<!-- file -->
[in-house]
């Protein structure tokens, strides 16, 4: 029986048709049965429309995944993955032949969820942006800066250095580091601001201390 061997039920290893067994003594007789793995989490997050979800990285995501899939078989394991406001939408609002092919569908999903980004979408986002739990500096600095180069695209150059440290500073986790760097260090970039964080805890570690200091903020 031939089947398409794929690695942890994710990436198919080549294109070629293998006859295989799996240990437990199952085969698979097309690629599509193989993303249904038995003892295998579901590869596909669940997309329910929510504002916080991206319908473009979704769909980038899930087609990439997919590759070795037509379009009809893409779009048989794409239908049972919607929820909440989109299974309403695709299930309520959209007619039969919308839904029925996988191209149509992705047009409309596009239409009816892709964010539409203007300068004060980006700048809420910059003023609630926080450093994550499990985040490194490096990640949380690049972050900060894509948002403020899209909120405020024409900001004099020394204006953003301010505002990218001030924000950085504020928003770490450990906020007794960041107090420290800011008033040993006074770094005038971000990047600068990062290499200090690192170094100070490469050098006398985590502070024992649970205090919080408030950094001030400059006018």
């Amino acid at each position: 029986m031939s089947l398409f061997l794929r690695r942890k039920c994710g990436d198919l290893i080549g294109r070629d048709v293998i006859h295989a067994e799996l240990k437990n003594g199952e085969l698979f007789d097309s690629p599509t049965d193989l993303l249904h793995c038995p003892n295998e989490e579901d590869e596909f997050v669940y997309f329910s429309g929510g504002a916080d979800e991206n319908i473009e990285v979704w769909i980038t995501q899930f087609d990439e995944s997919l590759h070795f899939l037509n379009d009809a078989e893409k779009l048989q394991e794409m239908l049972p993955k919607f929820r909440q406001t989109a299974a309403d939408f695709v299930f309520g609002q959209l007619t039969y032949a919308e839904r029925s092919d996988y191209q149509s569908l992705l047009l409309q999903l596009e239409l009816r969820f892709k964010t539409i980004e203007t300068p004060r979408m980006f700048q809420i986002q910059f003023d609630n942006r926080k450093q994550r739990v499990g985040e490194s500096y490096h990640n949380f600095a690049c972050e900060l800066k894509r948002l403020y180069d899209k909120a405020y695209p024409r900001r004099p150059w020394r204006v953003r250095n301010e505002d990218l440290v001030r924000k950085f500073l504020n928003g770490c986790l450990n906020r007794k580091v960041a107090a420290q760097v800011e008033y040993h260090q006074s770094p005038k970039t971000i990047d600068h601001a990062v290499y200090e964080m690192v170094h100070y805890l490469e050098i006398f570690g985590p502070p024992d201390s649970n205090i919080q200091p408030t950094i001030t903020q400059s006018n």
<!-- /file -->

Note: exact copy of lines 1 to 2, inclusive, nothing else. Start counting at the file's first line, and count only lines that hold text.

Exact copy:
[in-house]
């Protein structure tokens, strides 16, 4: 029986048709049965429309995944993955032949969820942006800066250095580091601001201390 061997039920290893067994003594007789793995989490997050979800990285995501899939078989394991406001939408609002092919569908999903980004979408986002739990500096600095180069695209150059440290500073986790760097260090970039964080805890570690200091903020 031939089947398409794929690695942890994710990436198919080549294109070629293998006859295989799996240990437990199952085969698979097309690629599509193989993303249904038995003892295998579901590869596909669940997309329910929510504002916080991206319908473009979704769909980038899930087609990439997919590759070795037509379009009809893409779009048989794409239908049972919607929820909440989109299974309403695709299930309520959209007619039969919308839904029925996988191209149509992705047009409309596009239409009816892709964010539409203007300068004060980006700048809420910059003023609630926080450093994550499990985040490194490096990640949380690049972050900060894509948002403020899209909120405020024409900001004099020394204006953003301010505002990218001030924000950085504020928003770490450990906020007794960041107090420290800011008033040993006074770094005038971000990047600068990062290499200090690192170094100070490469050098006398985590502070024992649970205090919080408030950094001030400059006018």